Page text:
Below is an article and my comments on it [posted in red], illustrating how the debate over US foreign policy is contained and limited to questions of marginal importance in order to maintain the status quo and to disguise the extremist character of that policy. A link to the article follows.
Jonathan Bernstein comments on the negative reviews of the Republican candidates’ foreign policy statements at the debate:
They’re not saying the Republican candidates are promoting foolish policies; they’re saying the entire debate, with only a handful of exceptions, was an exercise in fantasy. Fantasy it was, but not for the reasons given here. See my comments below.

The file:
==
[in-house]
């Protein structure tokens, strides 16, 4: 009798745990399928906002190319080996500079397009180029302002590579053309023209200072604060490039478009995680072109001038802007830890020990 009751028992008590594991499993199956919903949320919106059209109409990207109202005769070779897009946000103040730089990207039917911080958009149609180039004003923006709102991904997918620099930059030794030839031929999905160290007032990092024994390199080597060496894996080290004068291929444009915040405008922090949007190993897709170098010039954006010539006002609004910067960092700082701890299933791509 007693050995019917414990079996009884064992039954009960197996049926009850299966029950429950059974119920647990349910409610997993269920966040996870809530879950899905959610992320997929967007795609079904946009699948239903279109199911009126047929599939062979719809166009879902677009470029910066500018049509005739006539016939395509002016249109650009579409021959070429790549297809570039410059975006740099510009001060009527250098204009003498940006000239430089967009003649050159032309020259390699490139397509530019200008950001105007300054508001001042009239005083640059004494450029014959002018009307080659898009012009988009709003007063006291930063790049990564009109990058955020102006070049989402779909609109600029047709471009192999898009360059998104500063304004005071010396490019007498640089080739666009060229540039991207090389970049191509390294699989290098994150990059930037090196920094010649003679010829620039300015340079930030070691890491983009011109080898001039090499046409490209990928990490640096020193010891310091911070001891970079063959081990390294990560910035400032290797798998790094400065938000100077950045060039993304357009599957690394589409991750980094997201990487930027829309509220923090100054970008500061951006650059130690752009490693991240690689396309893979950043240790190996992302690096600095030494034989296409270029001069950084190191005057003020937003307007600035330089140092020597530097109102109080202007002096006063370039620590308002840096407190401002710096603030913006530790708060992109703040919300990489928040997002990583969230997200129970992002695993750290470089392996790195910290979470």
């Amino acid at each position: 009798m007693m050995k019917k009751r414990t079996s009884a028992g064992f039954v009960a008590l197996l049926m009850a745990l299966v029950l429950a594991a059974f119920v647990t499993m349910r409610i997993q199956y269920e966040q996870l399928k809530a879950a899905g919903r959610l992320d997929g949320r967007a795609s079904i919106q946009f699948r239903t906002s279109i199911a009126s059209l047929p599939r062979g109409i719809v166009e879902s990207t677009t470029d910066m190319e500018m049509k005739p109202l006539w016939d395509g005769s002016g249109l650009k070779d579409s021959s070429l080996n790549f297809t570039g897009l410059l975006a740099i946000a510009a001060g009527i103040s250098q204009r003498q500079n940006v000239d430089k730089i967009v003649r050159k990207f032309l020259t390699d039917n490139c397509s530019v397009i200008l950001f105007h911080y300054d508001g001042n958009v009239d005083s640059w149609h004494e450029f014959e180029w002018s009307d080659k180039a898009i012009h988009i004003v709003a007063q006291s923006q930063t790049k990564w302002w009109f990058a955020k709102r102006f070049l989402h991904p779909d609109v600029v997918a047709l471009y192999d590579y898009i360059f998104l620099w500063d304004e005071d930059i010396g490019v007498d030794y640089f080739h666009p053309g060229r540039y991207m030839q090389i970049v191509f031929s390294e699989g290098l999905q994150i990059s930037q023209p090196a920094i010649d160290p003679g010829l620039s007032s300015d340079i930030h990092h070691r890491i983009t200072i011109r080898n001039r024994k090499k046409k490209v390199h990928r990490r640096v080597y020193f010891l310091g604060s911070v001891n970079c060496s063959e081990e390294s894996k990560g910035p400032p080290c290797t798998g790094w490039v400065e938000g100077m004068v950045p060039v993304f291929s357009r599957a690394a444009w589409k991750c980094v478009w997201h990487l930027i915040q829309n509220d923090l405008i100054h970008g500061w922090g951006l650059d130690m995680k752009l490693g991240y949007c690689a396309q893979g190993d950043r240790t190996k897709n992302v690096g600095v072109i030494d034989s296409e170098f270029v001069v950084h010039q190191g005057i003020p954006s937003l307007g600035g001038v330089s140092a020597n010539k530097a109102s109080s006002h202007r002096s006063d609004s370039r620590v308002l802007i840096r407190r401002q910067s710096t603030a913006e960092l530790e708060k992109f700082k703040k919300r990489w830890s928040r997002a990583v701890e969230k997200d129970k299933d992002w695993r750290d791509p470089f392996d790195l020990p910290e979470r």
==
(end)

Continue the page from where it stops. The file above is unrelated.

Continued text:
The critics are right about the debate, but it’s not as if this is unusual for a presidential primary debate among mostly hawkish candidates. It certainly isn’t unusual for Republican foreign policy arguments over the last six years. It’s correct to say most of what the candidates said on Tuesday night was divorced from reality, but then most hawkish attacks on the administration’s record have been no different. Ever since it became popular to accuse Obama of going on an “apology tour” or to assert that he doesn’t believe in American exceptionalism (both of which date to his first year in office), Republican hawks have been railing against a mostly imaginary record. Even when there are genuine policy failures and horrible decisions that could and should be used against the president, hawkish critics have opted for the least credible and most preposterous lines of attack based on the fantasy record they have concocted. That makes them a fairly useless political opposition, and it guarantees that the real failings of our foreign policy don’t receive the scrutiny they should. Well, while “the real failings of our foreign policy don’t receive the scrutiny they should” might be true, it also true and more important that the question of whether our foreign policy is worthy of success never gets raised. And this is so because to raise this question would require that we raise the question of that policy’s worth in terms of its justice, its decency, or its extremism. This is one reason the Republicans rail “against a mostly imaginary record,” a tactic the Democrats don’t mind at all. Such criticisms limit the debate over US foreign policy to whether it’s “working,” or in terms used here, whether it is sufficiently “hawkish.” So from this viewpoint, the Republicans are not “a fairly useless political opposition.” Rather, they are quite useful, viz., in maintaining the status quo and disguising the extremism of US foreign policy.